The City of Baltimore has reached settlement in the wrongful death case of a trainee killed during a live-fire training exercise in a vacant building in 2007.
Racheal M. Wilson, age 29 and the mother of two, died on February 9, 2007 from asphyxiation and burns suffered at a live burn exercise conducted in an acquired structure. Investigations of the incident revealed numerous safety violations that led to the termination of three members of the training academy staff. All three were named as defendants in the lawsuit.
The NIOSH fatality report listed 11 recommendations, including the need to comply with NFPA 1403, ensure instructors are trained to NFPA 1041, provide training divisions with adequate resources, and properly screen the physical and psychological suitability of candidates. The report indicated that Wilson was permitted to participate in the live fire training despite the documented fact that she suffered from mask phobia, and had in previous exercises removed her mask at inappropriate times.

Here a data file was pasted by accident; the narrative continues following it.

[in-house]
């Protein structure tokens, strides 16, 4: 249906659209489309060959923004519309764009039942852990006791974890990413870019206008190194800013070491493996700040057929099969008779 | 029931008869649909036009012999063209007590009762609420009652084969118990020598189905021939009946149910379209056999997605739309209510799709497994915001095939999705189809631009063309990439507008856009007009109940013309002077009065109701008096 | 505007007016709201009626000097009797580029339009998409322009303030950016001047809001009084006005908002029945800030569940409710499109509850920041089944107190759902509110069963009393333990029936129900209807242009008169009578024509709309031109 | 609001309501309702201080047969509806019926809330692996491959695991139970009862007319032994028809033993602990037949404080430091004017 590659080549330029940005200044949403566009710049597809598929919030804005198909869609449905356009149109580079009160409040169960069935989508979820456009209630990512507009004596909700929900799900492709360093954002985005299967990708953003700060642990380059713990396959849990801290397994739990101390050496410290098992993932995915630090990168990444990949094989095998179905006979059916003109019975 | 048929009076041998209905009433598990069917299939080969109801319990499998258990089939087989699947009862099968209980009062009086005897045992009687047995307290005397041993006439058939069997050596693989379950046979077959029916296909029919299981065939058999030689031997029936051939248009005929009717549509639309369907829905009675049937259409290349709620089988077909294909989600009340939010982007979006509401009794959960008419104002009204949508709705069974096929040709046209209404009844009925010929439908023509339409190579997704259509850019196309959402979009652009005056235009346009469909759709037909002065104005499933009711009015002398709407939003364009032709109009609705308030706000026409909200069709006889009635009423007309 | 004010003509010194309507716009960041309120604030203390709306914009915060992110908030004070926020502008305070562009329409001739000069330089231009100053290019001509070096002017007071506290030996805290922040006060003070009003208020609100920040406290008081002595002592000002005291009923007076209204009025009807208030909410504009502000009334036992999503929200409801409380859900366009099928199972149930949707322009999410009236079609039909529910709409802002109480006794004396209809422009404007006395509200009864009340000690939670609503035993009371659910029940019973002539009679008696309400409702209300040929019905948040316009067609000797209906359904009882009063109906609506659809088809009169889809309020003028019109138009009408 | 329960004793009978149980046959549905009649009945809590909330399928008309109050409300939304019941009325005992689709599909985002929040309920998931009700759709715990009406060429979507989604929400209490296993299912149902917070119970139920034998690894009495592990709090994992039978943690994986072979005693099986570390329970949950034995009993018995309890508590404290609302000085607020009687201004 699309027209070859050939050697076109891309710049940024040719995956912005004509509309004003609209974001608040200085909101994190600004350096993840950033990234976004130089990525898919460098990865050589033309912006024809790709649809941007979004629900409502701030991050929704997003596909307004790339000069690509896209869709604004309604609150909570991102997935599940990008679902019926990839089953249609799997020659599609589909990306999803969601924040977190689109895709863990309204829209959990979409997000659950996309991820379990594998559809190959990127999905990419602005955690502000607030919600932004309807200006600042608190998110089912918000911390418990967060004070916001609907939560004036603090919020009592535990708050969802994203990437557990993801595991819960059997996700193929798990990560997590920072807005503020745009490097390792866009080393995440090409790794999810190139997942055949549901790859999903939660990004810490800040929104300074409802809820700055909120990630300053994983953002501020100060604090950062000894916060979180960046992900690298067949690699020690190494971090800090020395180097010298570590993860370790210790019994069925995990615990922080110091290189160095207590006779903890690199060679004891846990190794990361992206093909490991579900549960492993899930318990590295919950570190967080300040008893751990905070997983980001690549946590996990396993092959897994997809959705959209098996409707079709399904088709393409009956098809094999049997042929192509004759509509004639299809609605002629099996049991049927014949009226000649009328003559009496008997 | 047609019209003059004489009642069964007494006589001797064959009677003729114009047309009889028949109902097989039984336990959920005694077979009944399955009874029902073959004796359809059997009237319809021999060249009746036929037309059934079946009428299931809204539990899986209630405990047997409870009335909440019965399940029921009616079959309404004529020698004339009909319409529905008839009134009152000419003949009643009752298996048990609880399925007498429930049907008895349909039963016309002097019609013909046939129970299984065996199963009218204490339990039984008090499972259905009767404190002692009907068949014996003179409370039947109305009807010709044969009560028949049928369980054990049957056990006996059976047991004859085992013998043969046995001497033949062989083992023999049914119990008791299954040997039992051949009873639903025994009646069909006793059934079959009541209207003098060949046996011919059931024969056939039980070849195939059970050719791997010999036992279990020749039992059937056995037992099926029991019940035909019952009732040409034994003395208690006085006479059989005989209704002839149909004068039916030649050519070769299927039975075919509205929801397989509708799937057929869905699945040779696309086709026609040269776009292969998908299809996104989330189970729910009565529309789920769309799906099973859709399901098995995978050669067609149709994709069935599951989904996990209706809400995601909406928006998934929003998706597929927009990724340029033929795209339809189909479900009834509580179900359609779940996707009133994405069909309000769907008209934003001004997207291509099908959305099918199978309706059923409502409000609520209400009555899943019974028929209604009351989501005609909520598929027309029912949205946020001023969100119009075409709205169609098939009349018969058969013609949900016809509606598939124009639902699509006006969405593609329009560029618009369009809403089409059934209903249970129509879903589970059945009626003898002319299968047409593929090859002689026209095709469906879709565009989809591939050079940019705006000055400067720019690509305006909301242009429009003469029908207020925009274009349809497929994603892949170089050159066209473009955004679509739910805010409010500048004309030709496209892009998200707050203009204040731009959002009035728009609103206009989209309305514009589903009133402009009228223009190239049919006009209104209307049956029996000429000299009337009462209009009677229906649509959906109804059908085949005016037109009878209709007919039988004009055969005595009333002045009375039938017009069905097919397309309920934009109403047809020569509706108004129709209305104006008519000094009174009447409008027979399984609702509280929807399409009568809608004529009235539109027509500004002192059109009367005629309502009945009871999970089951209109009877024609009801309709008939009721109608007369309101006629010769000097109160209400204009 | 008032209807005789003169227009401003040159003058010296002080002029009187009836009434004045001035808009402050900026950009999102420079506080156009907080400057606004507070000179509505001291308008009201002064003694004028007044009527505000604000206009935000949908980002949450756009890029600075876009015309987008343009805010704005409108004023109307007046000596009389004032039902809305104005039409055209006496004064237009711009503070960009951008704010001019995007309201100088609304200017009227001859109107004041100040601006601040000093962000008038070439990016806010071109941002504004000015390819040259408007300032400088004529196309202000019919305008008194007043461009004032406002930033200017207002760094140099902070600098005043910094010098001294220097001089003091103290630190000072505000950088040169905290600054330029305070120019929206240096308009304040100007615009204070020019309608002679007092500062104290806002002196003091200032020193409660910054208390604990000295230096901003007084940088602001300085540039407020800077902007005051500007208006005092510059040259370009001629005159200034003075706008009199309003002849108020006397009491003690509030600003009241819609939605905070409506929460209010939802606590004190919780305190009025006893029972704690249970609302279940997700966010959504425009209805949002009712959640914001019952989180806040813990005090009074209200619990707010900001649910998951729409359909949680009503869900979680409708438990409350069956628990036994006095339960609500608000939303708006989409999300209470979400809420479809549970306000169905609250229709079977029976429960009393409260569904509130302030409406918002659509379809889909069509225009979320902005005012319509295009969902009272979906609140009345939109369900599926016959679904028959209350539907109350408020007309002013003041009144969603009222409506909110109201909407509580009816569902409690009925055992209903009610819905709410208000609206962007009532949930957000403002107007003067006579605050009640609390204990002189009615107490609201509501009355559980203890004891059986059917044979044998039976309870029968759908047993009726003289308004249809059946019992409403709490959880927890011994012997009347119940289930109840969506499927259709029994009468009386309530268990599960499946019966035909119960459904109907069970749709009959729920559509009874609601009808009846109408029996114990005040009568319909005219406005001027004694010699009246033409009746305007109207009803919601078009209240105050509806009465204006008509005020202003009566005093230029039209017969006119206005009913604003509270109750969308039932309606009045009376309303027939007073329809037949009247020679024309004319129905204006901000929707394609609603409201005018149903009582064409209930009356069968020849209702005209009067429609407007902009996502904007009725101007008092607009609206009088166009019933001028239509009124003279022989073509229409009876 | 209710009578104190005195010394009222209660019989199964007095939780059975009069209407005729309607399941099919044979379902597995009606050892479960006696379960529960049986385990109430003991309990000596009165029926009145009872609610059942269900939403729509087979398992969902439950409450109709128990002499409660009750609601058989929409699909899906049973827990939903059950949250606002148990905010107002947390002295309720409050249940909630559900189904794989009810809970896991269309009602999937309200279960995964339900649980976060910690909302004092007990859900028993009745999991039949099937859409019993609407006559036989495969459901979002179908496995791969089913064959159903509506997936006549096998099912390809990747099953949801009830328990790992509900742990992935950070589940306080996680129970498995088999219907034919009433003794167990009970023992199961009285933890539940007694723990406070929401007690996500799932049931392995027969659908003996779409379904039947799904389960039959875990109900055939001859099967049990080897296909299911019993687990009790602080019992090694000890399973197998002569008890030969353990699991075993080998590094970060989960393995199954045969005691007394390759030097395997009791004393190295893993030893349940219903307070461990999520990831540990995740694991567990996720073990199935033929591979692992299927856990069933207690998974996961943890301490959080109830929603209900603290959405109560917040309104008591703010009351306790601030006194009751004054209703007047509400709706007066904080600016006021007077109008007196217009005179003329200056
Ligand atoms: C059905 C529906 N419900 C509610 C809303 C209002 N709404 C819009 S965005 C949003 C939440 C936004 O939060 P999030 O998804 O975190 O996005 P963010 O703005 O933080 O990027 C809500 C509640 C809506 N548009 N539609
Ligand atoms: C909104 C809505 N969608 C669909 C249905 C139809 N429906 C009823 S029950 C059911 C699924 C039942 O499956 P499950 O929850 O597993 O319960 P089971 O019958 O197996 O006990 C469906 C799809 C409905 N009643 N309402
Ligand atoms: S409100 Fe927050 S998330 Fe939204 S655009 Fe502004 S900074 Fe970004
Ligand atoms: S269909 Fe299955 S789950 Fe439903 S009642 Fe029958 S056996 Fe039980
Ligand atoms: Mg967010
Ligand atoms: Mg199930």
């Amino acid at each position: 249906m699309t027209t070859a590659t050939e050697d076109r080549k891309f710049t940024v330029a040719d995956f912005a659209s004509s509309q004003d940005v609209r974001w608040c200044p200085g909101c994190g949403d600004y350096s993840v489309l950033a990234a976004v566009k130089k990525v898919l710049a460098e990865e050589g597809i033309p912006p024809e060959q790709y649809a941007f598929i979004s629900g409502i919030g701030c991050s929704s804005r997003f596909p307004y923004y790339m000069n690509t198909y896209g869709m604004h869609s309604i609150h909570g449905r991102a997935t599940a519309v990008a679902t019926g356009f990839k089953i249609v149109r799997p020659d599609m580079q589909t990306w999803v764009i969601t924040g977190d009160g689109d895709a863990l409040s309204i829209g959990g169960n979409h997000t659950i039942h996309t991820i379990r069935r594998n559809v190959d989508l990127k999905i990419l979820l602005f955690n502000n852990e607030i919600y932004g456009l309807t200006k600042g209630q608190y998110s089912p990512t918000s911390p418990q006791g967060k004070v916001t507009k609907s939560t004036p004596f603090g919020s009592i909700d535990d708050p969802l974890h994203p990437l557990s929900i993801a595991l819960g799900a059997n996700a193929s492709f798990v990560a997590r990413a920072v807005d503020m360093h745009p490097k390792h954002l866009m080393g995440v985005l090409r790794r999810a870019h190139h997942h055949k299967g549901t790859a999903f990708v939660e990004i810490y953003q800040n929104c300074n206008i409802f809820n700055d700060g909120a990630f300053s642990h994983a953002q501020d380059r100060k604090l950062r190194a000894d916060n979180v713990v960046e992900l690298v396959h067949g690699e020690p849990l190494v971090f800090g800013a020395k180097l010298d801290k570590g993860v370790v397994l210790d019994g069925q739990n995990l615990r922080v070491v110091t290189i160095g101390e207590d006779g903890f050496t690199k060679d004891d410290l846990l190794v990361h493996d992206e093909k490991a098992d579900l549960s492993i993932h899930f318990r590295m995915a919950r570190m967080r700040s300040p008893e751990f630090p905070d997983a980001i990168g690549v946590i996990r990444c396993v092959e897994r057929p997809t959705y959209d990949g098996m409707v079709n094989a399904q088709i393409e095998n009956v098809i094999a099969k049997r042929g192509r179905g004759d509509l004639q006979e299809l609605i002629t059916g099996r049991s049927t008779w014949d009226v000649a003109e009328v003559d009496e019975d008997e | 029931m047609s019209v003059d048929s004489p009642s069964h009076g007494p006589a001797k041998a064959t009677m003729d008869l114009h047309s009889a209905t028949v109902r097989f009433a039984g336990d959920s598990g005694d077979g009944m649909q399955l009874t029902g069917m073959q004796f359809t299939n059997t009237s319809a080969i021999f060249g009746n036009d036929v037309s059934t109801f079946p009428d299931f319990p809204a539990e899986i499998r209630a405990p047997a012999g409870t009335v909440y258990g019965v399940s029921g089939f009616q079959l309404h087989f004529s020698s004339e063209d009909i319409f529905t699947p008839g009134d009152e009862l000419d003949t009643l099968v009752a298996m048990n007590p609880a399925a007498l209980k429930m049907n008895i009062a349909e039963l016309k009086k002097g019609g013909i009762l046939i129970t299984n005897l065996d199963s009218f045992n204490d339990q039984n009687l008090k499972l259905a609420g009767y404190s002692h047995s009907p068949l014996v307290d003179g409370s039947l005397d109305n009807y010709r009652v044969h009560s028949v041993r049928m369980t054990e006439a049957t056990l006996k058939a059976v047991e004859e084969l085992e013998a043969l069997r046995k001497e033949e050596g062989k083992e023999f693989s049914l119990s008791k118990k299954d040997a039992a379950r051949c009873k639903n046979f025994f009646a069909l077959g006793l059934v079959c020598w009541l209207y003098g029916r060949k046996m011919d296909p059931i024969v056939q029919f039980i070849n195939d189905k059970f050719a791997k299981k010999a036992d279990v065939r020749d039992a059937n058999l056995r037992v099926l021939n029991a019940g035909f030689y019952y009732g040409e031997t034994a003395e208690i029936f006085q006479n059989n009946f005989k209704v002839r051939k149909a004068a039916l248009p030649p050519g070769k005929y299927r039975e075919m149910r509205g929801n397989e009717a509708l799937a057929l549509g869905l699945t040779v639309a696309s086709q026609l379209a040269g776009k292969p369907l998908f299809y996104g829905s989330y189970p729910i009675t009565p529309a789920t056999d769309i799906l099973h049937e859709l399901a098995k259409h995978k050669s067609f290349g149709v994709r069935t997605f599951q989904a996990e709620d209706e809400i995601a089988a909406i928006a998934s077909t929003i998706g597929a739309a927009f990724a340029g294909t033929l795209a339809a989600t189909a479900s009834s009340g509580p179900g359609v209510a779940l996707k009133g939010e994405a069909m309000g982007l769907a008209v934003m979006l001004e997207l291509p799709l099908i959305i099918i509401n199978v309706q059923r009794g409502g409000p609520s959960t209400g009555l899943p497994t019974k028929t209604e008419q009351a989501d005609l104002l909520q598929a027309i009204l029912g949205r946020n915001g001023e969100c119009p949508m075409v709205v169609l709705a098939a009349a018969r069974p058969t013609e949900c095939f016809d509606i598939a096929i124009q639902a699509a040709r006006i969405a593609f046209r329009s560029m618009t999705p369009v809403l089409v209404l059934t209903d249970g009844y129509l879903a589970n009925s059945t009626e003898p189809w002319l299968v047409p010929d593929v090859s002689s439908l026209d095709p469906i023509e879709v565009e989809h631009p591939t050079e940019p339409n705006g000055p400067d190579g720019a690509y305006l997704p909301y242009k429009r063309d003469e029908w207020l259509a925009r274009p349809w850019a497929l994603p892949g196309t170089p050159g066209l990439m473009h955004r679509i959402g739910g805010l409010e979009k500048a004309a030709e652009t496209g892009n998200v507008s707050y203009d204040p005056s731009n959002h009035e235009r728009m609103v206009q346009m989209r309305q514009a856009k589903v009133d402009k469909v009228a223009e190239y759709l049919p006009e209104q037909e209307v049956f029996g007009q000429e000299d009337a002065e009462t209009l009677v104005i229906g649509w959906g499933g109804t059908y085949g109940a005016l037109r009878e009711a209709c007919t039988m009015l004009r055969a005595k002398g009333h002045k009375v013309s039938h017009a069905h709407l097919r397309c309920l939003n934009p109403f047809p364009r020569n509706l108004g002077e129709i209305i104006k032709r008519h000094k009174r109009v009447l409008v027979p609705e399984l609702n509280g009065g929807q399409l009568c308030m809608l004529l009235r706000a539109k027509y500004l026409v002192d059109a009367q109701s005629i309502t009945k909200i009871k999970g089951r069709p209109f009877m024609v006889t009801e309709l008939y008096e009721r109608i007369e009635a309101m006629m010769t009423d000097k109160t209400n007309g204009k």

Other reports on the incident indicate that despite the fact that Wilson was known to be unable to control the backpressure from an operating nozzle, she was assigned to the nozzle position on the third floor of the fire building with active fire on the second floor. She was assigned to the third floor with two other trainees who were performing ventilation. When the fire began rapidly extending she attempted to use the nozzle and was knocked backward by the force of the water. As conditions worsened instructors tried to rescue Wilson but she had already suffered fatal injuries including burns to her face and respiratory injuries.
Wilson’s family originally filed suit in state circuit court back in 2010 seeking $35 million in damages. The complaint alleged that Wilson’s death "was part of an official culture of ignorance and indifference to safety" within the Fire Department that "shocks the conscience." Besides state law wrongful death and negligence counts, the complaint went further and alleged Constitutional due process violations under Section 1983.
The due process allegations predictably led the case to be removed to US District Court. In due course the federal claims were dismissed, with the court concluding that even “deliberate indifference” in an employment context does not arise to the level of a due process violation.
The case was then returned back to state circuit court where the parties reached an agreement to end the six year ordeal with a $200,000 settlement. The city council was scheduled to approve the settlement yesterday (July 3, 2013) but as of yet there has been no confirmation that the council has acted.